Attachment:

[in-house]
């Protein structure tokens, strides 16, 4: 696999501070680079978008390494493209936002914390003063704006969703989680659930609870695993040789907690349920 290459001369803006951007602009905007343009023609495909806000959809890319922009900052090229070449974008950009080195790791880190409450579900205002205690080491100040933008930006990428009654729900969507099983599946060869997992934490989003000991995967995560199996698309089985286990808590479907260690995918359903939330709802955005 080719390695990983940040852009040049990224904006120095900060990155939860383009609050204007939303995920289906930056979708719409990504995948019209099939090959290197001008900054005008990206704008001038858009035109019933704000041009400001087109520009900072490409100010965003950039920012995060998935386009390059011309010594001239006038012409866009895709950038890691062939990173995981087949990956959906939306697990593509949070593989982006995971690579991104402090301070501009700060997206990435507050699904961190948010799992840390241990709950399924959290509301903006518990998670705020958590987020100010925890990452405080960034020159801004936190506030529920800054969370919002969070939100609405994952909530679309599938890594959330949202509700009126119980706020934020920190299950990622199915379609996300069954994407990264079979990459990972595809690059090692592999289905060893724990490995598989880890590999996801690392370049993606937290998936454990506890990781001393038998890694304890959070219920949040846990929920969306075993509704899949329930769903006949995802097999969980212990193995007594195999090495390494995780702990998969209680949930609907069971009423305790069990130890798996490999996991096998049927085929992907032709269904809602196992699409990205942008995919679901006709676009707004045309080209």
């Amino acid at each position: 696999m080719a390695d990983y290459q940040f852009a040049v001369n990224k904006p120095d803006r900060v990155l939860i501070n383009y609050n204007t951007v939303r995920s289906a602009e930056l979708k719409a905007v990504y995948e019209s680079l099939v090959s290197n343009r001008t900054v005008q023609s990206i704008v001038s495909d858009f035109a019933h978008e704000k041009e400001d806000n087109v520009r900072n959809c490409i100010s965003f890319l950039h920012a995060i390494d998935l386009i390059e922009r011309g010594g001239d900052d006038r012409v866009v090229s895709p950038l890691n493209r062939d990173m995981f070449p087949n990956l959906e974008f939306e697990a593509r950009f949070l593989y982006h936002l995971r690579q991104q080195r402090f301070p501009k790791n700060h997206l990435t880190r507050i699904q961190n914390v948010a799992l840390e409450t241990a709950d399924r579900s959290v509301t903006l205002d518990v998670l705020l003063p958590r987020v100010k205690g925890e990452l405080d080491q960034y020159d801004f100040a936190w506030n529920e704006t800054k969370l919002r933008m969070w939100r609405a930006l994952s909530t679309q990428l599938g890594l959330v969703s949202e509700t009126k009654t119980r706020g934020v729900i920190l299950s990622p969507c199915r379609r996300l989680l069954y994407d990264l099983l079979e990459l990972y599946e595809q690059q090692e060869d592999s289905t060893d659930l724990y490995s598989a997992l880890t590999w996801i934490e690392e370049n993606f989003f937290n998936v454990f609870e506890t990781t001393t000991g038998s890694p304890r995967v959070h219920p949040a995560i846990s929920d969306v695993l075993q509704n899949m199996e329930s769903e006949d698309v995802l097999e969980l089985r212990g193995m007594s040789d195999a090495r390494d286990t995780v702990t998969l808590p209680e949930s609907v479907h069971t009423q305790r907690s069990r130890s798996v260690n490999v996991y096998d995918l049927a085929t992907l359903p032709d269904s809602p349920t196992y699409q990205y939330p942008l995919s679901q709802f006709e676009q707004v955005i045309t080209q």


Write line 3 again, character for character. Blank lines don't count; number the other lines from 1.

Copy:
């Amino acid at each position: 696999m080719a390695d990983y290459q940040f852009a040049v001369n990224k904006p120095d803006r900060v990155l939860i501070n383009y609050n204007t951007v939303r995920s289906a602009e930056l979708k719409a905007v990504y995948e019209s680079l099939v090959s290197n343009r001008t900054v005008q023609s990206i704008v001038s495909d858009f035109a019933h978008e704000k041009e400001d806000n087109v520009r900072n959809c490409i100010s965003f890319l950039h920012a995060i390494d998935l386009i390059e922009r011309g010594g001239d900052d006038r012409v866009v090229s895709p950038l890691n493209r062939d990173m995981f070449p087949n990956l959906e974008f939306e697990a593509r950009f949070l593989y982006h936002l995971r690579q991104q080195r402090f301070p501009k790791n700060h997206l990435t880190r507050i699904q961190n914390v948010a799992l840390e409450t241990a709950d399924r579900s959290v509301t903006l205002d518990v998670l705020l003063p958590r987020v100010k205690g925890e990452l405080d080491q960034y020159d801004f100040a936190w506030n529920e704006t800054k969370l919002r933008m969070w939100r609405a930006l994952s909530t679309q990428l599938g890594l959330v969703s949202e509700t009126k009654t119980r706020g934020v729900i920190l299950s990622p969507c199915r379609r996300l989680l069954y994407d990264l099983l079979e990459l990972y599946e595809q690059q090692e060869d592999s289905t060893d659930l724990y490995s598989a997992l880890t590999w996801i934490e690392e370049n993606f989003f937290n998936v454990f609870e506890t990781t001393t000991g038998s890694p304890r995967v959070h219920p949040a995560i846990s929920d969306v695993l075993q509704n899949m199996e329930s769903e006949d698309v995802l097999e969980l089985r212990g193995m007594s040789d195999a090495r390494d286990t995780v702990t998969l808590p209680e949930s609907v479907h069971t009423q305790r907690s069990r130890s798996v260690n490999v996991y096998d995918l049927a085929t992907l359903p032709d269904s809602p349920t196992y699409q990205y939330p942008l995919s679901q709802f006709e676009q707004v955005i045309t080209q």